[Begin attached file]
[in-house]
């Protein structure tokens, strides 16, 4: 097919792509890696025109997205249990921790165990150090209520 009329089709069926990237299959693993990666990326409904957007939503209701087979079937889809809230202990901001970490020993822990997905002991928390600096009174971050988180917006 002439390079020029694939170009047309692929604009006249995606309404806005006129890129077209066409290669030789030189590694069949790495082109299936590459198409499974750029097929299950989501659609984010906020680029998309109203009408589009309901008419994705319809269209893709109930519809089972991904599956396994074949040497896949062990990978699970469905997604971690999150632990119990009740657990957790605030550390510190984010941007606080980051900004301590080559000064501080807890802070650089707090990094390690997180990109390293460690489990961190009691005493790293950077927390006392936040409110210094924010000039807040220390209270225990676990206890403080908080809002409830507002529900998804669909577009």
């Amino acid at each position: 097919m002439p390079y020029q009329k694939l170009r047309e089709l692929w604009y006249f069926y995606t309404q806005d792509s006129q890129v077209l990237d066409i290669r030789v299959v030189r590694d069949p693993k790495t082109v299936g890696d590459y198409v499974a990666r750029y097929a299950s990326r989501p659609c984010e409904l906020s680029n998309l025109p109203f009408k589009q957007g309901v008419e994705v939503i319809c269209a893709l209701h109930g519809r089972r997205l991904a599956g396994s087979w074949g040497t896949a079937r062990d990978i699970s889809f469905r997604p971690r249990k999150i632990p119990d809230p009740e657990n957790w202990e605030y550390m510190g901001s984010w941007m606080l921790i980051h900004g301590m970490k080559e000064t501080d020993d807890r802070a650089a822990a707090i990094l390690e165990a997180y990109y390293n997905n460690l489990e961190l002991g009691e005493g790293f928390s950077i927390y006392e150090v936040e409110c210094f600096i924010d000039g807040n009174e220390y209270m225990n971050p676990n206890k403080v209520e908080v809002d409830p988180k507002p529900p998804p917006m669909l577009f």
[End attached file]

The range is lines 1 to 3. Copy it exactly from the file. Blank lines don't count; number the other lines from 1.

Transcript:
[in-house]
């Protein structure tokens, strides 16, 4: 097919792509890696025109997205249990921790165990150090209520 009329089709069926990237299959693993990666990326409904957007939503209701087979079937889809809230202990901001970490020993822990997905002991928390600096009174971050988180917006 002439390079020029694939170009047309692929604009006249995606309404806005006129890129077209066409290669030789030189590694069949790495082109299936590459198409499974750029097929299950989501659609984010906020680029998309109203009408589009309901008419994705319809269209893709109930519809089972991904599956396994074949040497896949062990990978699970469905997604971690999150632990119990009740657990957790605030550390510190984010941007606080980051900004301590080559000064501080807890802070650089707090990094390690997180990109390293460690489990961190009691005493790293950077927390006392936040409110210094924010000039807040220390209270225990676990206890403080908080809002409830507002529900998804669909577009």
């Amino acid at each position: 097919m002439p390079y020029q009329k694939l170009r047309e089709l692929w604009y006249f069926y995606t309404q806005d792509s006129q890129v077209l990237d066409i290669r030789v299959v030189r590694d069949p693993k790495t082109v299936g890696d590459y198409v499974a990666r750029y097929a299950s990326r989501p659609c984010e409904l906020s680029n998309l025109p109203f009408k589009q957007g309901v008419e994705v939503i319809c269209a893709l209701h109930g519809r089972r997205l991904a599956g396994s087979w074949g040497t896949a079937r062990d990978i699970s889809f469905r997604p971690r249990k999150i632990p119990d809230p009740e657990n957790w202990e605030y550390m510190g901001s984010w941007m606080l921790i980051h900004g301590m970490k080559e000064t501080d020993d807890r802070a650089a822990a707090i990094l390690e165990a997180y990109y390293n997905n460690l489990e961190l002991g009691e005493g790293f928390s950077i927390y006392e150090v936040e409110c210094f600096i924010d000039g807040n009174e220390y209270m225990n971050p676990n206890k403080v209520e908080v809002d409830p988180k507002p529900p998804p917006m669909l577009f």